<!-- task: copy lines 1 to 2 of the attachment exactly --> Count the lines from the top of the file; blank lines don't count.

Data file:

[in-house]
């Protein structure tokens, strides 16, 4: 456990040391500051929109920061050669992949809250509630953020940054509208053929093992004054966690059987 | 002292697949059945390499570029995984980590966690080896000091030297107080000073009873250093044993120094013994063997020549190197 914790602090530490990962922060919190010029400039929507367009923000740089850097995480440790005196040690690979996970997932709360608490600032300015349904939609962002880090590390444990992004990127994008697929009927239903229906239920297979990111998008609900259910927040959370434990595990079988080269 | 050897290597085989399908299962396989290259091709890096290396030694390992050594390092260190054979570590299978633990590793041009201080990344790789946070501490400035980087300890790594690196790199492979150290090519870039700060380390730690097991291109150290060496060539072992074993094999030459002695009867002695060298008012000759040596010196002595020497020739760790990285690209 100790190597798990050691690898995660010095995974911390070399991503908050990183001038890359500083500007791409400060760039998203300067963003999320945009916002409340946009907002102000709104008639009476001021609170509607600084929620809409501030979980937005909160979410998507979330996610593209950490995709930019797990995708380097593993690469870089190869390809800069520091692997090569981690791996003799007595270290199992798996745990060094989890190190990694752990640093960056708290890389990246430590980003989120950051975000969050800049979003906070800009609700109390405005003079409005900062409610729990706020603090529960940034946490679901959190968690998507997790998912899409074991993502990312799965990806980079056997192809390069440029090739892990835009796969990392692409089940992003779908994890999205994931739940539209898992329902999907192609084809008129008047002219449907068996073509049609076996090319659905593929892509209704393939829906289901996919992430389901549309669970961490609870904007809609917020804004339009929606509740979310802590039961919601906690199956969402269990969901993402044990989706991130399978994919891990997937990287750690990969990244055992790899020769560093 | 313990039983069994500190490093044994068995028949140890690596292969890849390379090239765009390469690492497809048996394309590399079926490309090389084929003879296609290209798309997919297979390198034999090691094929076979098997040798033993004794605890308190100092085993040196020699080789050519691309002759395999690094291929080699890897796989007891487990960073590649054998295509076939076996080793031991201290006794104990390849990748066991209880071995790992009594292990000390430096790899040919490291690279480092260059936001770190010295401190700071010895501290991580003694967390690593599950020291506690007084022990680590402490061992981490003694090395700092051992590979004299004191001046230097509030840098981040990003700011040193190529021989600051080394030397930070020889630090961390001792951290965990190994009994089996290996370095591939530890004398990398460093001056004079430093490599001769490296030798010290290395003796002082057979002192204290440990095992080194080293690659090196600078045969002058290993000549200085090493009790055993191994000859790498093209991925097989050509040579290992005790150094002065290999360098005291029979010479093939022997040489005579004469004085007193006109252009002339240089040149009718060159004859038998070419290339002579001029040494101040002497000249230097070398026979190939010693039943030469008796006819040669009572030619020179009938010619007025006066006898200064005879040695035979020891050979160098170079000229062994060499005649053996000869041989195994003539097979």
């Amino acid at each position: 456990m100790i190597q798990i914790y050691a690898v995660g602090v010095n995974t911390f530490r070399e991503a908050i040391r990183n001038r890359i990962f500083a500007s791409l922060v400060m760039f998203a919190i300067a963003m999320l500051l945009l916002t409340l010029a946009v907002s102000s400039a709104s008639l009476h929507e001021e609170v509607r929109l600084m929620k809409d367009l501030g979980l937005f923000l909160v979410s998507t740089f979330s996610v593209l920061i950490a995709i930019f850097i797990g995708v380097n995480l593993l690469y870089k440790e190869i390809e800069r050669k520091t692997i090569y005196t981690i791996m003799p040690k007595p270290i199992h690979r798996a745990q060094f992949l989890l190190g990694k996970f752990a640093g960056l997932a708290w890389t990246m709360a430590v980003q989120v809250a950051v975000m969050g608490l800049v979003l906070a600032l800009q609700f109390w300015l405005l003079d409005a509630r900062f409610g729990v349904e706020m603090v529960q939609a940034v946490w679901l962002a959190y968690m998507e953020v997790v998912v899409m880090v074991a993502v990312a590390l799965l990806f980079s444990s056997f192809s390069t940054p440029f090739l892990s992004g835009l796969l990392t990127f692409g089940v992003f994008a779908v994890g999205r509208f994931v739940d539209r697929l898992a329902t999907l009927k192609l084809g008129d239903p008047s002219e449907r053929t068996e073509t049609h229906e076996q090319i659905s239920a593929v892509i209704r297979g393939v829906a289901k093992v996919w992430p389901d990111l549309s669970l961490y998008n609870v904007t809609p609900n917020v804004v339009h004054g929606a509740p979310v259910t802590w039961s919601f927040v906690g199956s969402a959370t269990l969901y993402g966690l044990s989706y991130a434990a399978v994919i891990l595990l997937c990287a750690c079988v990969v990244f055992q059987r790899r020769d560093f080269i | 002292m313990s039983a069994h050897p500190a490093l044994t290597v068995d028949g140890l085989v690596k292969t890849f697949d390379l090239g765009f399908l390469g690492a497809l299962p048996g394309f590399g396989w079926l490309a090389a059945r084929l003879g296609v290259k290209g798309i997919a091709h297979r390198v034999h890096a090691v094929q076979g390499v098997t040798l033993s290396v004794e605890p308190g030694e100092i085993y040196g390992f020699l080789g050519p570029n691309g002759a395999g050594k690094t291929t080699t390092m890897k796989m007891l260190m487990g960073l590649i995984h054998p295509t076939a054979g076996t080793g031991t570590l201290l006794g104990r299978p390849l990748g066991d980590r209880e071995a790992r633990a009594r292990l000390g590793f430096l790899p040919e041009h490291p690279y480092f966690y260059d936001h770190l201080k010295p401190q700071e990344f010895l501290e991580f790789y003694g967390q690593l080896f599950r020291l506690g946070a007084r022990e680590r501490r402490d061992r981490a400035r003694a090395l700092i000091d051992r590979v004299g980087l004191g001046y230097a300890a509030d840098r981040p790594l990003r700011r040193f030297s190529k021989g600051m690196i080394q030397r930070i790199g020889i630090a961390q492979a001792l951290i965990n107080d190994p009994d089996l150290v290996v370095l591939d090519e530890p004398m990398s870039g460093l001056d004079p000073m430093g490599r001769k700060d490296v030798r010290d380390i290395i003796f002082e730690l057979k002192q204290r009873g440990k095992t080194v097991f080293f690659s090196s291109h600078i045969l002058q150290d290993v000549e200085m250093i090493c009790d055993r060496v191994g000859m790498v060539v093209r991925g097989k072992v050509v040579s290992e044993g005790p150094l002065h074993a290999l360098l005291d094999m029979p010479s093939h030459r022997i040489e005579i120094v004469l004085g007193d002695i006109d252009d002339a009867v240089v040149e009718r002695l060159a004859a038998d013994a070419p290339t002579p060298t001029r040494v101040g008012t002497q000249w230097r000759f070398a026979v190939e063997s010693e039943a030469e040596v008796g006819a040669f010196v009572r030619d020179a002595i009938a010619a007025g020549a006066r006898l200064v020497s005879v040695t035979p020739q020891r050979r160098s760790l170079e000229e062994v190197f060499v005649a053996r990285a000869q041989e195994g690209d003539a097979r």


[in-house]
């Protein structure tokens, strides 16, 4: 456990040391500051929109920061050669992949809250509630953020940054509208053929093992004054966690059987 | 002292697949059945390499570029995984980590966690080896000091030297107080000073009873250093044993120094013994063997020549190197 914790602090530490990962922060919190010029400039929507367009923000740089850097995480440790005196040690690979996970997932709360608490600032300015349904939609962002880090590390444990992004990127994008697929009927239903229906239920297979990111998008609900259910927040959370434990595990079988080269 | 050897290597085989399908299962396989290259091709890096290396030694390992050594390092260190054979570590299978633990590793041009201080990344790789946070501490400035980087300890790594690196790199492979150290090519870039700060380390730690097991291109150290060496060539072992074993094999030459002695009867002695060298008012000759040596010196002595020497020739760790990285690209 100790190597798990050691690898995660010095995974911390070399991503908050990183001038890359500083500007791409400060760039998203300067963003999320945009916002409340946009907002102000709104008639009476001021609170509607600084929620809409501030979980937005909160979410998507979330996610593209950490995709930019797990995708380097593993690469870089190869390809800069520091692997090569981690791996003799007595270290199992798996745990060094989890190190990694752990640093960056708290890389990246430590980003989120950051975000969050800049979003906070800009609700109390405005003079409005900062409610729990706020603090529960940034946490679901959190968690998507997790998912899409074991993502990312799965990806980079056997192809390069440029090739892990835009796969990392692409089940992003779908994890999205994931739940539209898992329902999907192609084809008129008047002219449907068996073509049609076996090319659905593929892509209704393939829906289901996919992430389901549309669970961490609870904007809609917020804004339009929606509740979310802590039961919601906690199956969402269990969901993402044990989706991130399978994919891990997937990287750690990969990244055992790899020769560093 | 313990039983069994500190490093044994068995028949140890690596292969890849390379090239765009390469690492497809048996394309590399079926490309090389084929003879296609290209798309997919297979390198034999090691094929076979098997040798033993004794605890308190100092085993040196020699080789050519691309002759395999690094291929080699890897796989007891487990960073590649054998295509076939076996080793031991201290006794104990390849990748066991209880071995790992009594292990000390430096790899040919490291690279480092260059936001770190010295401190700071010895501290991580003694967390690593599950020291506690007084022990680590402490061992981490003694090395700092051992590979004299004191001046230097509030840098981040990003700011040193190529021989600051080394030397930070020889630090961390001792951290965990190994009994089996290996370095591939530890004398990398460093001056004079430093490599001769490296030798010290290395003796002082057979002192204290440990095992080194080293690659090196600078045969002058290993000549200085090493009790055993191994000859790498093209991925097989050509040579290992005790150094002065290999360098005291029979010479093939022997040489005579004469004085007193006109252009002339240089040149009718060159004859038998070419290339002579001029040494101040002497000249230097070398026979190939010693039943030469008796006819040669009572030619020179009938010619007025006066006898200064005879040695035979020891050979160098170079000229062994060499005649053996000869041989195994003539097979």